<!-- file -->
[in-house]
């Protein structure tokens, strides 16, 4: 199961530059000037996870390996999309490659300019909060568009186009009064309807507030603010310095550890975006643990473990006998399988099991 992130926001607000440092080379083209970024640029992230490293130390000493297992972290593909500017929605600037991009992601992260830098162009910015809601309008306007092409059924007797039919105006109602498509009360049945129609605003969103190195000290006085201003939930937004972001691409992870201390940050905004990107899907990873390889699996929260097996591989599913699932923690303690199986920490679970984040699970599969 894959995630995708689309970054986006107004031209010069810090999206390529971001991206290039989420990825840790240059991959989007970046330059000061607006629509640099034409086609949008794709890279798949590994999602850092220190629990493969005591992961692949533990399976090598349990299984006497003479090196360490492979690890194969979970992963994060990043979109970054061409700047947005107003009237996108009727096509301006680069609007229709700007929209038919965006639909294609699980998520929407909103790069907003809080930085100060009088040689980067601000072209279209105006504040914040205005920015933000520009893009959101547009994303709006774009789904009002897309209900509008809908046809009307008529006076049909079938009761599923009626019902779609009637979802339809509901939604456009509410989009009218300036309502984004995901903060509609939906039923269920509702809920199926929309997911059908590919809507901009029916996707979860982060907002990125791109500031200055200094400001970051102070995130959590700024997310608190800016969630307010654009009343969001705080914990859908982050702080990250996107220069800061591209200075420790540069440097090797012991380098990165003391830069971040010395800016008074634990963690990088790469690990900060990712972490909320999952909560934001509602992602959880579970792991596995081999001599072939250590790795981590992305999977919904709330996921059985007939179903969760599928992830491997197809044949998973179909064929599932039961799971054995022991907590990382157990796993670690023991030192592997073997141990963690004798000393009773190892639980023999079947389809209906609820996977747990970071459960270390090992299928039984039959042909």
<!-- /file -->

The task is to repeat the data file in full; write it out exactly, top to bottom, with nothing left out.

[in-house]
């Protein structure tokens, strides 16, 4: 199961530059000037996870390996999309490659300019909060568009186009009064309807507030603010310095550890975006643990473990006998399988099991 992130926001607000440092080379083209970024640029992230490293130390000493297992972290593909500017929605600037991009992601992260830098162009910015809601309008306007092409059924007797039919105006109602498509009360049945129609605003969103190195000290006085201003939930937004972001691409992870201390940050905004990107899907990873390889699996929260097996591989599913699932923690303690199986920490679970984040699970599969 894959995630995708689309970054986006107004031209010069810090999206390529971001991206290039989420990825840790240059991959989007970046330059000061607006629509640099034409086609949008794709890279798949590994999602850092220190629990493969005591992961692949533990399976090598349990299984006497003479090196360490492979690890194969979970992963994060990043979109970054061409700047947005107003009237996108009727096509301006680069609007229709700007929209038919965006639909294609699980998520929407909103790069907003809080930085100060009088040689980067601000072209279209105006504040914040205005920015933000520009893009959101547009994303709006774009789904009002897309209900509008809908046809009307008529006076049909079938009761599923009626019902779609009637979802339809509901939604456009509410989009009218300036309502984004995901903060509609939906039923269920509702809920199926929309997911059908590919809507901009029916996707979860982060907002990125791109500031200055200094400001970051102070995130959590700024997310608190800016969630307010654009009343969001705080914990859908982050702080990250996107220069800061591209200075420790540069440097090797012991380098990165003391830069971040010395800016008074634990963690990088790469690990900060990712972490909320999952909560934001509602992602959880579970792991596995081999001599072939250590790795981590992305999977919904709330996921059985007939179903969760599928992830491997197809044949998973179909064929599932039961799971054995022991907590990382157990796993670690023991030192592997073997141990963690004798000393009773190892639980023999079947389809209906609820996977747990970071459960270390090992299928039984039959042909």